Jump to content
  • Advertisement

Archived

This topic is now archived and is closed to further replies.

mageziyx

Which is faster?

This topic is 5985 days old which is more than the 365 day threshold we allow for new replies. Please post a new topic.

If you intended to correct an error in the post then please contact us.

Recommended Posts

will there be a difference in speed between these two way of coding a vector class? class V { float xyz[3]; // operations }; class V { float x,y,z; // operations };

Share this post


Link to post
Share on other sites
Advertisement
Depends on what you''re doing with them, but you can send the first one as a pointer to a graphics API, as opposed to as three separate values (i.e. glVertex3fv vs. glVertex3f). I''d wager that the separate floats would be faster in operators such as addition and multiplication, etc. In the end, the difference is marginal, and convenience is quickly becoming a luxury we can afford. You can always optimize later if it makes enough of a difference to bother you.

Later,
ZE.

//email me.//zealouselixir software.//msdn.//n00biez.//
miscellaneous links

Share this post


Link to post
Share on other sites
i think

float x,y,z;

is faster since you dont have to use the indexing operator [] each time you want to access a data member.

Share this post


Link to post
Share on other sites
Guest Anonymous Poster
Ahh, but he wouldn''t necessarily have to use the indexing operator each time to access a value, he could simply use pointers to access them.

I venture to guess that there is no speed difference at all. The only value of using the seperate x,y,z values is clarity of code.

Share this post


Link to post
Share on other sites
Well it depends, first - how good your compiler is at optimizing. Suppose you have an array of 3 variables, that memory is static in the application and has a definate address. So if you have a reference to the third variable like this:

array[2] = 0xDEADBEEF;

Then array[2] would just be reduced to the address by the compiler, although the address could still be calculated by:

base+2*(sizeof(long))

In that situation, the speeds are the same. But if you use a variable to index the array as oppsed to accessing a variable directly then the speeds differ.

array[position] = 0;

Then the code must first calculate the address by using:

base+position*sizeof(long)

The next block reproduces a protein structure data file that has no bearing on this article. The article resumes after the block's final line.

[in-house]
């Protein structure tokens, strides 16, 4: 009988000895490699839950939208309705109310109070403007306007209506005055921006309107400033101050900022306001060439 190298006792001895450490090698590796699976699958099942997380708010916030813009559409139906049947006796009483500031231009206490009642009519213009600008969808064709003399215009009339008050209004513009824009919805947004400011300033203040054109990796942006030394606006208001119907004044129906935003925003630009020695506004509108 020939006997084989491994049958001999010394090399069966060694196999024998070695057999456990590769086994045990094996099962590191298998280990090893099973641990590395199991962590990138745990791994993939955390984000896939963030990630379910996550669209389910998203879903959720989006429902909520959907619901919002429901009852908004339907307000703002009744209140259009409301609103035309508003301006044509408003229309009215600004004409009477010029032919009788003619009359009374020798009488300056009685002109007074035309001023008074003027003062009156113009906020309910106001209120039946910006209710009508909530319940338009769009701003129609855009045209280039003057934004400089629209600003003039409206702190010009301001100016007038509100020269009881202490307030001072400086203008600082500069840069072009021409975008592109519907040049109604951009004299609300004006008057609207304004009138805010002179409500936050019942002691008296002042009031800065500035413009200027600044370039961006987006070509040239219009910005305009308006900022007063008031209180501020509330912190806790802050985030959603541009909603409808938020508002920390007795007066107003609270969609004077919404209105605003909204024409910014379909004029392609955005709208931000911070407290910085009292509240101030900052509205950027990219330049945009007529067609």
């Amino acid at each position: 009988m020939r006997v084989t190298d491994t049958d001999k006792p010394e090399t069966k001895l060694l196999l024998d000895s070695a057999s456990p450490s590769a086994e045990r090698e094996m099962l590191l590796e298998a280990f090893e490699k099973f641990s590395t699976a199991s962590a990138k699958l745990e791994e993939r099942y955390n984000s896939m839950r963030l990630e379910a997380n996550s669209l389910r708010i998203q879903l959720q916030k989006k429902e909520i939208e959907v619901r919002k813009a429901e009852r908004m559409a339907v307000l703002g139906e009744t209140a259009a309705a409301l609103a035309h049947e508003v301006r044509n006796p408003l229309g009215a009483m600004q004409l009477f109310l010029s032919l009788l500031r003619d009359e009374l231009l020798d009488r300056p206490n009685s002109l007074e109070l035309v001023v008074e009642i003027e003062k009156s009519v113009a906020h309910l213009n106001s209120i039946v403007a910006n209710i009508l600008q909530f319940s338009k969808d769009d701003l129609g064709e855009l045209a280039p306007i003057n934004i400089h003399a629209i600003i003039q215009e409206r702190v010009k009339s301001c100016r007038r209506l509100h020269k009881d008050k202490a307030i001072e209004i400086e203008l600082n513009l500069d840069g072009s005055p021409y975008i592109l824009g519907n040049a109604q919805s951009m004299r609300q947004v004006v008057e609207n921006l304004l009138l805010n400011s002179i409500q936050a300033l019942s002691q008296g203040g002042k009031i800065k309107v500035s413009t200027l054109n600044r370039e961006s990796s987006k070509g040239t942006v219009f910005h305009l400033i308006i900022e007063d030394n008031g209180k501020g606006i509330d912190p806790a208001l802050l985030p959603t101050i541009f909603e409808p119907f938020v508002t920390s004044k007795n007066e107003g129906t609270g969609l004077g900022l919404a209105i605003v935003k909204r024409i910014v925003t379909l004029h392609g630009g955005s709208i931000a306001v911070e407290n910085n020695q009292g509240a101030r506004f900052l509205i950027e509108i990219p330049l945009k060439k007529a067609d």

and there is no way around that! However, if you were indexing with a variable then to do it with three seperate variables you wouldn''t beable to use a loop to do it, or, you could use a loop like this:

for(long index = 0; index < 3; index++)
{
if(index == 0)
var1 = 0;
if(index == 1)
var2 = 0;
...
}

And that is very inefficient and in which case I would use an array.

So there are speed differances...but it all depends on how you wirte your code.

--Andrew

Share this post


Link to post
Share on other sites
Thanks everyone, guess i will stick to x,y,z since i find it easier to read that way. btw, i''m not sure why the x,y,z class can''t be sent to glVertex3fv, i thought the two classes have the same memory layout?

Share this post


Link to post
Share on other sites
They can both be sent to glVertex3v. In the first case you''d pass "v.xyz", and in the second case you''d pass "&v.x".

The assembler code for both would look the same with pretty much any compiler.


Helpful links:
How To Ask Questions The Smart Way | Google can help with your question | Search MSDN for help with standard C or Windows functions

Share this post


Link to post
Share on other sites

  • Advertisement
×

Important Information

By using GameDev.net, you agree to our community Guidelines, Terms of Use, and Privacy Policy.

We are the game development community.

Whether you are an indie, hobbyist, AAA developer, or just trying to learn, GameDev.net is the place for you to learn, share, and connect with the games industry. Learn more About Us or sign up!

Sign me up!